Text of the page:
Adding new inflatables to your inventory can be exciting, but don’t do it on a whim. Here are some things to think about before making a purchase.
1) Is It Safe?
Not just safe if used correctly, but safe being used in the creative ways kids will think to use it. We know kids figure out ways of doing things they shouldn’t on inflatables. There is no way you can anticipate everything, but sometimes you can just look at an inflatable and see what could go wrong.
Other times you have no idea until you own it and see kids using it. Not much you can do at that point except train your employees to include a warning in the safety review with the customer. And then don’t purchase that design again in the future.
Safety is always a concern, but having inflatables in you inventory that you know could lead to problems will only raise your stress levels.
2) Is It Too Specific?
Depending on the size of your inventory, you may have no issue carrying an inflatable that doesn’t rent often because it is for a very specific, narrow audience. But I prefer an inventory full of inflatables that rent often.
My experience is that the gender specific inflatables tend to rent less often. Themes that would only appeal to very young kids will rent less often. Items designed for teens will probably only rent well around graduation time.
There’s nothing wrong with having some of these items in your inventory. I do. But it is something to think about when buying. Do you already have enough in your inventory for the broad target market of kids ages three through 10 to start adding narrowly focused items?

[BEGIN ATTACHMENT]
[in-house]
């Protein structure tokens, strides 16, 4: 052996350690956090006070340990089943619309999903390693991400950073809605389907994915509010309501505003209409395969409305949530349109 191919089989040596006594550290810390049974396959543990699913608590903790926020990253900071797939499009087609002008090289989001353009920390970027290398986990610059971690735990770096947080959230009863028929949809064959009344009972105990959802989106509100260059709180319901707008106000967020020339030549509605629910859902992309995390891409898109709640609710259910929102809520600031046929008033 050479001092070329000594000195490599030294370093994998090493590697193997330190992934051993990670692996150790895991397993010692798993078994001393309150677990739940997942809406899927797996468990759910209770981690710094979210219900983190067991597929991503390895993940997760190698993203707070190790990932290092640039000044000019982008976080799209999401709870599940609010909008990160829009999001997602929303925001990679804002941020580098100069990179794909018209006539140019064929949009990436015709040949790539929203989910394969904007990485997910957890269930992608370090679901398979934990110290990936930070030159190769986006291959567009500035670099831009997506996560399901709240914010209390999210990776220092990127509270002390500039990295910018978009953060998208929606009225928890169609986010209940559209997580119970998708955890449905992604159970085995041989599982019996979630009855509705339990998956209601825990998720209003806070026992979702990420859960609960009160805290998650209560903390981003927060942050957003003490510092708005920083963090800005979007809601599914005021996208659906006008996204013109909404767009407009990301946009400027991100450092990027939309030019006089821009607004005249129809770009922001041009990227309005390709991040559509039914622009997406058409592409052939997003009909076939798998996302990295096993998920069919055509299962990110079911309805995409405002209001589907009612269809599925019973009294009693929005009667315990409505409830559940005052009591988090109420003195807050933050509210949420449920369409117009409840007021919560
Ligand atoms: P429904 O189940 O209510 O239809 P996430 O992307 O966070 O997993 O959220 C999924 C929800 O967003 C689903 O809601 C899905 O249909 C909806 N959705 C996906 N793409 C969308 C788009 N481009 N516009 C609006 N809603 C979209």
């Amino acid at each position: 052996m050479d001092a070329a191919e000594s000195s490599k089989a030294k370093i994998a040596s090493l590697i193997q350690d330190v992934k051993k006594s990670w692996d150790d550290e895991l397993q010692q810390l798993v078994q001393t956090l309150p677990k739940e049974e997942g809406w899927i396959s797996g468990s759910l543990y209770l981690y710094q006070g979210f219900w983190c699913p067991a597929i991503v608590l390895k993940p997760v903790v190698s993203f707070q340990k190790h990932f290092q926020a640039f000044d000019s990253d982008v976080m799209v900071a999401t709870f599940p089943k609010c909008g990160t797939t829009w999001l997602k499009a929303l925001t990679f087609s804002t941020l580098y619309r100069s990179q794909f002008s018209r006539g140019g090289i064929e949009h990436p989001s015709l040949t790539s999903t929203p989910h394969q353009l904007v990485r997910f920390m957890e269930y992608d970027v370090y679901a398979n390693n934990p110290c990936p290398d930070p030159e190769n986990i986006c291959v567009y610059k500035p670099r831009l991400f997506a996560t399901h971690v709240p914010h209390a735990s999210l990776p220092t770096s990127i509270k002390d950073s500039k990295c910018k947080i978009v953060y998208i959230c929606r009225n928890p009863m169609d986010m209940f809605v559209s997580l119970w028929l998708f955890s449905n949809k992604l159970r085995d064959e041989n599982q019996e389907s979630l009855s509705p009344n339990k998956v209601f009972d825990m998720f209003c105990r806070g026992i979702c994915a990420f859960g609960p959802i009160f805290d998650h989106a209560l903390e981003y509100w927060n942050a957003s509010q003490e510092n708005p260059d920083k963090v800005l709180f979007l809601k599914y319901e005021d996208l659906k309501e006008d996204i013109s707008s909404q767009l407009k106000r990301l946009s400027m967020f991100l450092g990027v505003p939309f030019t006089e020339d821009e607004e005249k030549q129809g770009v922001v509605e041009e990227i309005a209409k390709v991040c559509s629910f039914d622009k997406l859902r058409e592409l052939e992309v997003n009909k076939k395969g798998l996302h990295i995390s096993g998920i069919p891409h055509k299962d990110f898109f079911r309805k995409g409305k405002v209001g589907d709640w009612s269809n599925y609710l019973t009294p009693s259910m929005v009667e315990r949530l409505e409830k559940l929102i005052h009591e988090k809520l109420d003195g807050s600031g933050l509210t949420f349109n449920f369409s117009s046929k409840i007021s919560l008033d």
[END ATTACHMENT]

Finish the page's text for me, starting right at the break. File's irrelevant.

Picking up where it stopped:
3) Is The Rental Rate High Enough?
Some items just don’t rent for enough money to be worth your time. They aren’t going to move the needle.
For example, standard bounce houses in some areas don’t bring in enough to be worth it. A bounce & slide combo will bring in more money for about the same effort.
I’m not saying you don’t need regular bounce houses in your inventory, but I haven’t added a new one to my inventory for several years for this reason. And I live in an area that actually gets good rates for a standard moon bounce.
4) Will It Be a Pain In Your Ass?
I try to avoid inflatables that I can tell will be a pain in my ass. Having said that, I still have a few of them in my inventory.
What makes something a pain in the ass?
You could say water slides are a pain in the ass, and it’s hard to argue. But the rental rate we get for them justifies the pain, so I don’t count them. But I really try my best to get water slides that are front loading to cut down on the mess. Rear loading water slides = muddy mess = pain in the ass.
An obstacle course that is three pieces but should be two pieces is a pain in the ass (think Adrenaline Rush II).
A water slide that gets water-logged because the seams aren’t sealed is a pain in the ass (I no longer have any with this problem).
Is it heavier than it should be...pain in the ass. Is it time consuming to set up related to the rental rate...pain in the ass. Does it have pieces or attachments that will get lost...pain in the ass.
You get the idea. Try to avoid obvious pains in the ass.
5) Does It Look Good In Pictures?
Most of your customers are going to be making their buying decision based on the pictures on your website. I’ve definitely noticed that the inflatables that look good in the pictures on my website tend to rent better.
An example would be the eInflatables Excalibur Combo versus the Ninja Castle Combo. The Excalibur rents out way more often even though in reality the are very comparable for all practical bouncing purposes.
6) Will Your Insurance Company Insure It? / Is It Approved In Your State?